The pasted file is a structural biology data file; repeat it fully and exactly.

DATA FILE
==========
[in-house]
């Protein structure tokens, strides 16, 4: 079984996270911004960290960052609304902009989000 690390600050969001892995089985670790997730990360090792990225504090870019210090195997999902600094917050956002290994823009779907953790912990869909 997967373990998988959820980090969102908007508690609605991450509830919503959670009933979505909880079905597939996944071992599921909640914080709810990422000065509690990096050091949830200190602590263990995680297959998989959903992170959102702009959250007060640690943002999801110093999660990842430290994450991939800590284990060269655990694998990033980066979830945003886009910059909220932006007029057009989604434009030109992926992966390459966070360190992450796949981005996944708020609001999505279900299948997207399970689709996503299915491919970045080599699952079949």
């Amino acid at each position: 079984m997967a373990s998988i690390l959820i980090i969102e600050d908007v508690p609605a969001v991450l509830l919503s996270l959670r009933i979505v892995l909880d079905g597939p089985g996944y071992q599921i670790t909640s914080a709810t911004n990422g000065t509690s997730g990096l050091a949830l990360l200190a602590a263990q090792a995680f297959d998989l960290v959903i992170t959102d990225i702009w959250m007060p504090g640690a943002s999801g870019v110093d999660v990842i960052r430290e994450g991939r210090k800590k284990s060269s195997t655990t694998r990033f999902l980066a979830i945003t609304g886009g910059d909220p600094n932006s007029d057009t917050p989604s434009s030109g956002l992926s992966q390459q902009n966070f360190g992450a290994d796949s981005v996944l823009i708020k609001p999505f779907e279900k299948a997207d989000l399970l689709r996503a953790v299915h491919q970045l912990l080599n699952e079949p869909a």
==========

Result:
[in-house]
């Protein structure tokens, strides 16, 4: 079984996270911004960290960052609304902009989000 690390600050969001892995089985670790997730990360090792990225504090870019210090195997999902600094917050956002290994823009779907953790912990869909 997967373990998988959820980090969102908007508690609605991450509830919503959670009933979505909880079905597939996944071992599921909640914080709810990422000065509690990096050091949830200190602590263990995680297959998989959903992170959102702009959250007060640690943002999801110093999660990842430290994450991939800590284990060269655990694998990033980066979830945003886009910059909220932006007029057009989604434009030109992926992966390459966070360190992450796949981005996944708020609001999505279900299948997207399970689709996503299915491919970045080599699952079949």
């Amino acid at each position: 079984m997967a373990s998988i690390l959820i980090i969102e600050d908007v508690p609605a969001v991450l509830l919503s996270l959670r009933i979505v892995l909880d079905g597939p089985g996944y071992q599921i670790t909640s914080a709810t911004n990422g000065t509690s997730g990096l050091a949830l990360l200190a602590a263990q090792a995680f297959d998989l960290v959903i992170t959102d990225i702009w959250m007060p504090g640690a943002s999801g870019v110093d999660v990842i960052r430290e994450g991939r210090k800590k284990s060269s195997t655990t694998r990033f999902l980066a979830i945003t609304g886009g910059d909220p600094n932006s007029d057009t917050p989604s434009s030109g956002l992926s992966q390459q902009n966070f360190g992450a290994d796949s981005v996944l823009i708020k609001p999505f779907e279900k299948a997207d989000l399970l689709r996503a953790v299915h491919q970045l912990l080599n699952e079949p869909a």